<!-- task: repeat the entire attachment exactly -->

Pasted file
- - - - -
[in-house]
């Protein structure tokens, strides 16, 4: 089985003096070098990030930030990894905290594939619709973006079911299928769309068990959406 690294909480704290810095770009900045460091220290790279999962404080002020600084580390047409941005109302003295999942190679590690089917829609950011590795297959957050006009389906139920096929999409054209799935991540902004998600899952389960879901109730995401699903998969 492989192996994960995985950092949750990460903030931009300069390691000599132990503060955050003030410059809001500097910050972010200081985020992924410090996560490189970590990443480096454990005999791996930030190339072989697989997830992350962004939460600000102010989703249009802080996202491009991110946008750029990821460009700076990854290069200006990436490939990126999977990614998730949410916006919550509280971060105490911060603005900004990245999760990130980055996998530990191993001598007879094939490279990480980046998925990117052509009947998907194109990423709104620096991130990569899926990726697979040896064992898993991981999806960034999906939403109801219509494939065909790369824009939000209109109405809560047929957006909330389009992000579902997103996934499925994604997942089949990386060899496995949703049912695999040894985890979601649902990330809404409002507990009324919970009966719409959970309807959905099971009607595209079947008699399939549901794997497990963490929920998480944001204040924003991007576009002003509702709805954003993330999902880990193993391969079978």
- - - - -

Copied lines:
[in-house]
């Protein structure tokens, strides 16, 4: 089985003096070098990030930030990894905290594939619709973006079911299928769309068990959406 690294909480704290810095770009900045460091220290790279999962404080002020600084580390047409941005109302003295999942190679590690089917829609950011590795297959957050006009389906139920096929999409054209799935991540902004998600899952389960879901109730995401699903998969 492989192996994960995985950092949750990460903030931009300069390691000599132990503060955050003030410059809001500097910050972010200081985020992924410090996560490189970590990443480096454990005999791996930030190339072989697989997830992350962004939460600000102010989703249009802080996202491009991110946008750029990821460009700076990854290069200006990436490939990126999977990614998730949410916006919550509280971060105490911060603005900004990245999760990130980055996998530990191993001598007879094939490279990480980046998925990117052509009947998907194109990423709104620096991130990569899926990726697979040896064992898993991981999806960034999906939403109801219509494939065909790369824009939000209109109405809560047929957006909330389009992000579902997103996934499925994604997942089949990386060899496995949703049912695999040894985890979601649902990330809404409002507990009324919970009966719409959970309807959905099971009607595209079947008699399939549901794997497990963490929920998480944001204040924003991007576009002003509702709805954003993330999902880990193993391969079978």